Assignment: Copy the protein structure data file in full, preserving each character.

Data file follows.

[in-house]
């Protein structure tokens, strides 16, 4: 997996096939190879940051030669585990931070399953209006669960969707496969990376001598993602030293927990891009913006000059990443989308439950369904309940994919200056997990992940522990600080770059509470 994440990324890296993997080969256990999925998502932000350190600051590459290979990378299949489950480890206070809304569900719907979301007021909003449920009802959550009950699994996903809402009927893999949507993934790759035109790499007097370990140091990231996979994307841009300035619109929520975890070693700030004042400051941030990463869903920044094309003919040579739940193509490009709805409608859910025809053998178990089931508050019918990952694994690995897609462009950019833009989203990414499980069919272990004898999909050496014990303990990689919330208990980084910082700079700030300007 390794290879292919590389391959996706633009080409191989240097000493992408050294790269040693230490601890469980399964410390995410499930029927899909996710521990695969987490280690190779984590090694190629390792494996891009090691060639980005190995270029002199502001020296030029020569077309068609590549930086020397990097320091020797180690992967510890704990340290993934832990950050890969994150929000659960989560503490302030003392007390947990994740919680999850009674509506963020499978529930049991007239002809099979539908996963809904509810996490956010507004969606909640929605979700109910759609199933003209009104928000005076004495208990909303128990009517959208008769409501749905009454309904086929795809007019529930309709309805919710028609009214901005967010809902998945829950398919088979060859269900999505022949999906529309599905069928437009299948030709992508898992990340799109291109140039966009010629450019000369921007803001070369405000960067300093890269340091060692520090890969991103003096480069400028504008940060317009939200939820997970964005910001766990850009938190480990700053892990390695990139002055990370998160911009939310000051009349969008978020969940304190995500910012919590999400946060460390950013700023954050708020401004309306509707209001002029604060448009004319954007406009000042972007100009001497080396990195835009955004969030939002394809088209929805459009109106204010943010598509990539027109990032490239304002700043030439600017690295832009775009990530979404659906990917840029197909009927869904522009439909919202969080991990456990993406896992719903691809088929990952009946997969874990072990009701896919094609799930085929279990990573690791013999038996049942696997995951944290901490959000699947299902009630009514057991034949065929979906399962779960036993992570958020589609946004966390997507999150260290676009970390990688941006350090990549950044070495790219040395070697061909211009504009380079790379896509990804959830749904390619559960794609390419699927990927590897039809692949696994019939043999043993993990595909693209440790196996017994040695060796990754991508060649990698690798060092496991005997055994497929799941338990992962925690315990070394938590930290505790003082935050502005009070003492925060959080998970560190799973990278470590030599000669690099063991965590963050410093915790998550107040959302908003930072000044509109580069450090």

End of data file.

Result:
[in-house]
């Protein structure tokens, strides 16, 4: 997996096939190879940051030669585990931070399953209006669960969707496969990376001598993602030293927990891009913006000059990443989308439950369904309940994919200056997990992940522990600080770059509470 994440990324890296993997080969256990999925998502932000350190600051590459290979990378299949489950480890206070809304569900719907979301007021909003449920009802959550009950699994996903809402009927893999949507993934790759035109790499007097370990140091990231996979994307841009300035619109929520975890070693700030004042400051941030990463869903920044094309003919040579739940193509490009709805409608859910025809053998178990089931508050019918990952694994690995897609462009950019833009989203990414499980069919272990004898999909050496014990303990990689919330208990980084910082700079700030300007 390794290879292919590389391959996706633009080409191989240097000493992408050294790269040693230490601890469980399964410390995410499930029927899909996710521990695969987490280690190779984590090694190629390792494996891009090691060639980005190995270029002199502001020296030029020569077309068609590549930086020397990097320091020797180690992967510890704990340290993934832990950050890969994150929000659960989560503490302030003392007390947990994740919680999850009674509506963020499978529930049991007239002809099979539908996963809904509810996490956010507004969606909640929605979700109910759609199933003209009104928000005076004495208990909303128990009517959208008769409501749905009454309904086929795809007019529930309709309805919710028609009214901005967010809902998945829950398919088979060859269900999505022949999906529309599905069928437009299948030709992508898992990340799109291109140039966009010629450019000369921007803001070369405000960067300093890269340091060692520090890969991103003096480069400028504008940060317009939200939820997970964005910001766990850009938190480990700053892990390695990139002055990370998160911009939310000051009349969008978020969940304190995500910012919590999400946060460390950013700023954050708020401004309306509707209001002029604060448009004319954007406009000042972007100009001497080396990195835009955004969030939002394809088209929805459009109106204010943010598509990539027109990032490239304002700043030439600017690295832009775009990530979404659906990917840029197909009927869904522009439909919202969080991990456990993406896992719903691809088929990952009946997969874990072990009701896919094609799930085929279990990573690791013999038996049942696997995951944290901490959000699947299902009630009514057991034949065929979906399962779960036993992570958020589609946004966390997507999150260290676009970390990688941006350090990549950044070495790219040395070697061909211009504009380079790379896509990804959830749904390619559960794609390419699927990927590897039809692949696994019939043999043993993990595909693209440790196996017994040695060796990754991508060649990698690798060092496991005997055994497929799941338990992962925690315990070394938590930290505790003082935050502005009070003492925060959080998970560190799973990278470590030599000669690099063991965590963050410093915790998550107040959302908003930072000044509109580069450090």